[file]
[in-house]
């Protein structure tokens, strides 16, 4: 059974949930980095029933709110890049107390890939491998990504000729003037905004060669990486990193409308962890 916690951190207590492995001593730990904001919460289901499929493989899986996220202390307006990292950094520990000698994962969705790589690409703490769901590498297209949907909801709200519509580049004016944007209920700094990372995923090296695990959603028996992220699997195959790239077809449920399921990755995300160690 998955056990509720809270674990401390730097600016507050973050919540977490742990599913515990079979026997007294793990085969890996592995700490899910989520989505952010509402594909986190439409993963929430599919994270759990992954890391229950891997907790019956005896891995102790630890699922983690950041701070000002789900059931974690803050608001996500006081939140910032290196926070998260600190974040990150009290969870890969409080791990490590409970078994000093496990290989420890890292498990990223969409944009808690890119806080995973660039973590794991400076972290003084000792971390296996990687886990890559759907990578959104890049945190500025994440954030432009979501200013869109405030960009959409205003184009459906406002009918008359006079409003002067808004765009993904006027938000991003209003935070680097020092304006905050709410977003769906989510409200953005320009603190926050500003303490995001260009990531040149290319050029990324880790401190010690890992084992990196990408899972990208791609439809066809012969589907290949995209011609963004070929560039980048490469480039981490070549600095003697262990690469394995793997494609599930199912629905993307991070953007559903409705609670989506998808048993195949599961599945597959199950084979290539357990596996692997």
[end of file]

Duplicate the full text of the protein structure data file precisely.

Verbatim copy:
[in-house]
């Protein structure tokens, strides 16, 4: 059974949930980095029933709110890049107390890939491998990504000729003037905004060669990486990193409308962890 916690951190207590492995001593730990904001919460289901499929493989899986996220202390307006990292950094520990000698994962969705790589690409703490769901590498297209949907909801709200519509580049004016944007209920700094990372995923090296695990959603028996992220699997195959790239077809449920399921990755995300160690 998955056990509720809270674990401390730097600016507050973050919540977490742990599913515990079979026997007294793990085969890996592995700490899910989520989505952010509402594909986190439409993963929430599919994270759990992954890391229950891997907790019956005896891995102790630890699922983690950041701070000002789900059931974690803050608001996500006081939140910032290196926070998260600190974040990150009290969870890969409080791990490590409970078994000093496990290989420890890292498990990223969409944009808690890119806080995973660039973590794991400076972290003084000792971390296996990687886990890559759907990578959104890049945190500025994440954030432009979501200013869109405030960009959409205003184009459906406002009918008359006079409003002067808004765009993904006027938000991003209003935070680097020092304006905050709410977003769906989510409200953005320009603190926050500003303490995001260009990531040149290319050029990324880790401190010690890992084992990196990408899972990208791609439809066809012969589907290949995209011609963004070929560039980048490469480039981490070549600095003697262990690469394995793997494609599930199912629905993307991070953007559903409705609670989506998808048993195949599961599945597959199950084979290539357990596996692997």